Hawkish Fed, untamed inflation

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As widely expected, the Federal Open Market Committee increased its policy rate by 50 basis points to 4.25%-4.50% on Wednesday, as it downshifted from the 75 bps hikes of its previous four meetings. While that would appear to be a win for investors, the so-called “dot plot” was more of a concern. The Fed policymakers’ median projection now sees the federal funds target range rising to 5.1% next year – a level last seen in 2007 – compared with 4.6% in the central bank’s September projection.

Quote: “We need to be honest with ourselves that there’s inflation. 12-month core inflation is 6% CPI. That’s three times our 2% target. Now it’s good to see progress, but let’s just understand we have a long ways to go to get back to price stability,” Fed Chair Jerome Powell said during a press conference. “I don’t think anyone knows whether we’re going to have a recession or not, and, if we do, whether it’s going to be a deep one or not. It’s just – it’s not knowable… The historical record cautions strongly against prematurely loosening policy. We will stay the course, until the job is done.”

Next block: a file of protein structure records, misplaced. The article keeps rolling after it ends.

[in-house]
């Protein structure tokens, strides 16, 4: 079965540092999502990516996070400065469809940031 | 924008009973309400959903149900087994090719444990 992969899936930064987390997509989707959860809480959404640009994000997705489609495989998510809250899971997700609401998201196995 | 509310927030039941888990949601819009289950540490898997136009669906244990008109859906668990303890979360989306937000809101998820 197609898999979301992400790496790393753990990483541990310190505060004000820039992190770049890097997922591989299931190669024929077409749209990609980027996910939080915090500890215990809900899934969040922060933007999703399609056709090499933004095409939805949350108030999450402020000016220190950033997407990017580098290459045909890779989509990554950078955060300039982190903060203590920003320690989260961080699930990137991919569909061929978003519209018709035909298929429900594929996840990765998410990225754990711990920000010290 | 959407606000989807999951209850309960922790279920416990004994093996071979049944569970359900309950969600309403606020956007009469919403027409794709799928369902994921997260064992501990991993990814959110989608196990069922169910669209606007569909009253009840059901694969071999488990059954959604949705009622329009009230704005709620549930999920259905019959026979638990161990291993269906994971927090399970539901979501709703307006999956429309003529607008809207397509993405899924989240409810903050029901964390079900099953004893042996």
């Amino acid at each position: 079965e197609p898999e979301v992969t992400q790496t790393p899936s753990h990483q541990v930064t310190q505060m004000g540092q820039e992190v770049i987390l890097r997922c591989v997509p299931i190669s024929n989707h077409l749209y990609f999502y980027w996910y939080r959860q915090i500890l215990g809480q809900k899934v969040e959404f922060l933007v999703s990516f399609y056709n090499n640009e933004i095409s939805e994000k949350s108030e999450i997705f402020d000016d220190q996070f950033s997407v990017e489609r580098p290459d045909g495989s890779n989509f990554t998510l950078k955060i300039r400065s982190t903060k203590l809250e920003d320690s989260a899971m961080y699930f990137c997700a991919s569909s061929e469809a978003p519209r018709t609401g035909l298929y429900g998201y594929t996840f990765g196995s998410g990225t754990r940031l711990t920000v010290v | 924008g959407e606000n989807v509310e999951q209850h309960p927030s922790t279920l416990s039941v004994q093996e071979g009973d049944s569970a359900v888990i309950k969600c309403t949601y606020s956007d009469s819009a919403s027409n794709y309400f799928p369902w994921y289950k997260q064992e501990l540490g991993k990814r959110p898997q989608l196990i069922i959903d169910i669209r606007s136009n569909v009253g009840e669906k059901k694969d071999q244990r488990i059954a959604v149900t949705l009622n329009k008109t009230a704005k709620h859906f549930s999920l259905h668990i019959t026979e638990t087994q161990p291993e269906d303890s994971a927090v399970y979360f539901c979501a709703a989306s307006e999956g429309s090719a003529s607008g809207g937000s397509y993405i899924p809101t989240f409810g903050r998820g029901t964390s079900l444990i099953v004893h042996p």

All three major U.S. stock indices retreated following the announcement, erasing gains from earlier in the session. By the end of the day, the Nasdaq slipped 0.8%, and the S&P 500 and Dow fell 0.6% and 0.4%, respectively, while more losses are in store premarket. Rate hikes are tricky in the sense that monetary policymakers may not know for another year if they have tightened too much or not enough (economists call those effects long and variable lags).

Commentary: “The Federal Reserve’s decision to reduce the pace of rate hikes to 50 bps marks the beginning of the end of this rate hike cycle,” said SA contributor Ahan Vashi. “However, a reduction in pace of rate hikes is not a pivot, and the Fed’s quantitative tightening program is likely to continue for the foreseeable future. With the Fed tightening into a deeply inverted treasury yield curve, the near-term environment should be risk-off. Hence, equity markets could see increased volatility in upcoming weeks.”